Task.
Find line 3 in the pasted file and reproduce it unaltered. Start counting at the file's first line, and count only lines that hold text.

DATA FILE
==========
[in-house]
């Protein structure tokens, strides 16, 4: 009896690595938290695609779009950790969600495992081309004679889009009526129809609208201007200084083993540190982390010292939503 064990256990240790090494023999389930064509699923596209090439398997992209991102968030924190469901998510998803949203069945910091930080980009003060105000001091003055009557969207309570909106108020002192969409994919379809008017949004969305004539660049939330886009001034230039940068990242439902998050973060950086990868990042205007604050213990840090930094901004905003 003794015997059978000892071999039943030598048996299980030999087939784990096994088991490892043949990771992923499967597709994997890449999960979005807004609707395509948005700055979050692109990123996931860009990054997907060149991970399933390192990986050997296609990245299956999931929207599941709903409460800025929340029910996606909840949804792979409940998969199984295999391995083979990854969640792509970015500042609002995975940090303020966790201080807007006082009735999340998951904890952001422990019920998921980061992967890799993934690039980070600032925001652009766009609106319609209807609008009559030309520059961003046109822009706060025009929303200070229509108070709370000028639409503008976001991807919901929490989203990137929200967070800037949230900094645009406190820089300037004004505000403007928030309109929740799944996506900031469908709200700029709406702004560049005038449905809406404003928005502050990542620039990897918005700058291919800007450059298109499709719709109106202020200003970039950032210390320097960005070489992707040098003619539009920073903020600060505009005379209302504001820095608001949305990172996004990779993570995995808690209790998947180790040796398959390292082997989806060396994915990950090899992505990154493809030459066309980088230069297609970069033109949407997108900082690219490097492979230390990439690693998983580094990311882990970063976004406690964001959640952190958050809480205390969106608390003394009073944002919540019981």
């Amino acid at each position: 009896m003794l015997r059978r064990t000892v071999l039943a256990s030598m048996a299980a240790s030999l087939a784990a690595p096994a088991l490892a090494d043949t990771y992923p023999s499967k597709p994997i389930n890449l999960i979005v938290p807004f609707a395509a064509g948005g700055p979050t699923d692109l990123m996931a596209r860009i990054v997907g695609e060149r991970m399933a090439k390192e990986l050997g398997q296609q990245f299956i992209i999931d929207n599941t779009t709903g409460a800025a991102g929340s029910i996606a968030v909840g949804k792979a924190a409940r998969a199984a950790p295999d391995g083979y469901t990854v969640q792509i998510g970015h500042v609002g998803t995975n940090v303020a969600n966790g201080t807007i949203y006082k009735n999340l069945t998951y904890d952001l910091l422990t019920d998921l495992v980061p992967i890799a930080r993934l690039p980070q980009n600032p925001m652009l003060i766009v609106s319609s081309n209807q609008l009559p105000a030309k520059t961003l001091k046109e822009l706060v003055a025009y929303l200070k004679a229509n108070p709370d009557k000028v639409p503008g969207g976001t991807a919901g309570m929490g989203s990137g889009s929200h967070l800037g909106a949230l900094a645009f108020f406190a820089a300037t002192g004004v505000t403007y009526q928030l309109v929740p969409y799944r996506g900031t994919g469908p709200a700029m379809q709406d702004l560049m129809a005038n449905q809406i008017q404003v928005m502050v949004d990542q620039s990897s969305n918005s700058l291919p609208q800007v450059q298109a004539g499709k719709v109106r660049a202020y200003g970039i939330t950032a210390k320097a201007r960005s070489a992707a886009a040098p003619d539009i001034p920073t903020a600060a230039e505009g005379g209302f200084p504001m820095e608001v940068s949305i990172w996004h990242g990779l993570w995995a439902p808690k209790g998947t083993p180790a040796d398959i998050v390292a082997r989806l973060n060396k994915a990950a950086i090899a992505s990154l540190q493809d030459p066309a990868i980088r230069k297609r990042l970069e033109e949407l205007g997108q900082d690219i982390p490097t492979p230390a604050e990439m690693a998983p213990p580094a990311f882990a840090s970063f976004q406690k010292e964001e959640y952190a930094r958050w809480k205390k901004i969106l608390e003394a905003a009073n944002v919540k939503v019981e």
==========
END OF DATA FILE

């Amino acid at each position: 009896m003794l015997r059978r064990t000892v071999l039943a256990s030598m048996a299980a240790s030999l087939a784990a690595p096994a088991l490892a090494d043949t990771y992923p023999s499967k597709p994997i389930n890449l999960i979005v938290p807004f609707a395509a064509g948005g700055p979050t699923d692109l990123m996931a596209r860009i990054v997907g695609e060149r991970m399933a090439k390192e990986l050997g398997q296609q990245f299956i992209i999931d929207n599941t779009t709903g409460a800025a991102g929340s029910i996606a968030v909840g949804k792979a924190a409940r998969a199984a950790p295999d391995g083979y469901t990854v969640q792509i998510g970015h500042v609002g998803t995975n940090v303020a969600n966790g201080t807007i949203y006082k009735n999340l069945t998951y904890d952001l910091l422990t019920d998921l495992v980061p992967i890799a930080r993934l690039p980070q980009n600032p925001m652009l003060i766009v609106s319609s081309n209807q609008l009559p105000a030309k520059t961003l001091k046109e822009l706060v003055a025009y929303l200070k004679a229509n108070p709370d009557k000028v639409p503008g969207g976001t991807a919901g309570m929490g989203s990137g889009s929200h967070l800037g909106a949230l900094a645009f108020f406190a820089a300037t002192g004004v505000t403007y009526q928030l309109v929740p969409y799944r996506g900031t994919g469908p709200a700029m379809q709406d702004l560049m129809a005038n449905q809406i008017q404003v928005m502050v949004d990542q620039s990897s969305n918005s700058l291919p609208q800007v450059q298109a004539g499709k719709v109106r660049a202020y200003g970039i939330t950032a210390k320097a201007r960005s070489a992707a886009a040098p003619d539009i001034p920073t903020a600060a230039e505009g005379g209302f200084p504001m820095e608001v940068s949305i990172w996004h990242g990779l993570w995995a439902p808690k209790g998947t083993p180790a040796d398959i998050v390292a082997r989806l973060n060396k994915a990950a950086i090899a992505s990154l540190q493809d030459p066309a990868i980088r230069k297609r990042l970069e033109e949407l205007g997108q900082d690219i982390p490097t492979p230390a604050e990439m690693a998983p213990p580094a990311f882990a840090s970063f976004q406690k010292e964001e959640y952190a930094r958050w809480k205390k901004i969106l608390e003394a905003a009073n944002v919540k939503v019981e």